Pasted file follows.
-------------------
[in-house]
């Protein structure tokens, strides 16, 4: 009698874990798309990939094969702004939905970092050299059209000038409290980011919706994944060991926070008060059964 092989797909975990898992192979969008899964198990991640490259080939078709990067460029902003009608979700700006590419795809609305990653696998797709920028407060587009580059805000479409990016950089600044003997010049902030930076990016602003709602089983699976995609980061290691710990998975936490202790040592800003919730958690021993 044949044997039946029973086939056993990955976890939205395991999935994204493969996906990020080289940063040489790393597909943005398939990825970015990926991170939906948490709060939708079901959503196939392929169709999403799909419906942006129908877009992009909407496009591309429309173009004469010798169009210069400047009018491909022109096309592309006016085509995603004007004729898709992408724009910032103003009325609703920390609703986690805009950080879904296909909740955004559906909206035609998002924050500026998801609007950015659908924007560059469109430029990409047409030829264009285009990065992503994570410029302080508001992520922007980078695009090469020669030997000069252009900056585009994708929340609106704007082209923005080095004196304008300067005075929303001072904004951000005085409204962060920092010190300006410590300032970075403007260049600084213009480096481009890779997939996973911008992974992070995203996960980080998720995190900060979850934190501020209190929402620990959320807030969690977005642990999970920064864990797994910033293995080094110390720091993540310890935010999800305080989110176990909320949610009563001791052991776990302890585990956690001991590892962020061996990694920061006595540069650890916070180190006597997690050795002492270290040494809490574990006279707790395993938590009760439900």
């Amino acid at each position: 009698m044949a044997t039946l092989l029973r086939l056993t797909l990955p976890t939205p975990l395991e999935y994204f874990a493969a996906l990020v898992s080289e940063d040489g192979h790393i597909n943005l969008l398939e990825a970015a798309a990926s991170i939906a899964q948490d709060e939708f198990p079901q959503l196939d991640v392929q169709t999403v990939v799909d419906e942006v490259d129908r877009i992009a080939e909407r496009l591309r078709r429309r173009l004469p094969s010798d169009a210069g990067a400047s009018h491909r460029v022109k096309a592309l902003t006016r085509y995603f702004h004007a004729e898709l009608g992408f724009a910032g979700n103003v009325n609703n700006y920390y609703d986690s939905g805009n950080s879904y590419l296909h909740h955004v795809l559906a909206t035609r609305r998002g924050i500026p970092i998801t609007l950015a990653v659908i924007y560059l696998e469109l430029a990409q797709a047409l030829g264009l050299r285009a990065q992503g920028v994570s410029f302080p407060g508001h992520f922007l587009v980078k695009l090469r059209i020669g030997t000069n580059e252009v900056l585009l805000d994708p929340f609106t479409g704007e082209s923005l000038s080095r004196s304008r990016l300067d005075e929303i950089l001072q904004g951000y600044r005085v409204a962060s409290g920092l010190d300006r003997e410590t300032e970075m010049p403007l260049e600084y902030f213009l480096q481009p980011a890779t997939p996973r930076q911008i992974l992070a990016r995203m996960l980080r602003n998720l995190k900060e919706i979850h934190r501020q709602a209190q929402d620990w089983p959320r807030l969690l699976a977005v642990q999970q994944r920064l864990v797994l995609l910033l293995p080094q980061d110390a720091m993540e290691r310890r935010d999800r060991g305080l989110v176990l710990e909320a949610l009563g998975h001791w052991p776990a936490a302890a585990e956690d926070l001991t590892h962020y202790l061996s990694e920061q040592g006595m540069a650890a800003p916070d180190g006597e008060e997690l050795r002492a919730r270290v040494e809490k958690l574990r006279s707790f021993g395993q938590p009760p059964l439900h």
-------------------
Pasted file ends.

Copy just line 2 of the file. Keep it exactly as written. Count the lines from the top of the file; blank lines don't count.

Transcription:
């Protein structure tokens, strides 16, 4: 009698874990798309990939094969702004939905970092050299059209000038409290980011919706994944060991926070008060059964 092989797909975990898992192979969008899964198990991640490259080939078709990067460029902003009608979700700006590419795809609305990653696998797709920028407060587009580059805000479409990016950089600044003997010049902030930076990016602003709602089983699976995609980061290691710990998975936490202790040592800003919730958690021993 044949044997039946029973086939056993990955976890939205395991999935994204493969996906990020080289940063040489790393597909943005398939990825970015990926991170939906948490709060939708079901959503196939392929169709999403799909419906942006129908877009992009909407496009591309429309173009004469010798169009210069400047009018491909022109096309592309006016085509995603004007004729898709992408724009910032103003009325609703920390609703986690805009950080879904296909909740955004559906909206035609998002924050500026998801609007950015659908924007560059469109430029990409047409030829264009285009990065992503994570410029302080508001992520922007980078695009090469020669030997000069252009900056585009994708929340609106704007082209923005080095004196304008300067005075929303001072904004951000005085409204962060920092010190300006410590300032970075403007260049600084213009480096481009890779997939996973911008992974992070995203996960980080998720995190900060979850934190501020209190929402620990959320807030969690977005642990999970920064864990797994910033293995080094110390720091993540310890935010999800305080989110176990909320949610009563001791052991776990302890585990956690001991590892962020061996990694920061006595540069650890916070180190006597997690050795002492270290040494809490574990006279707790395993938590009760439900």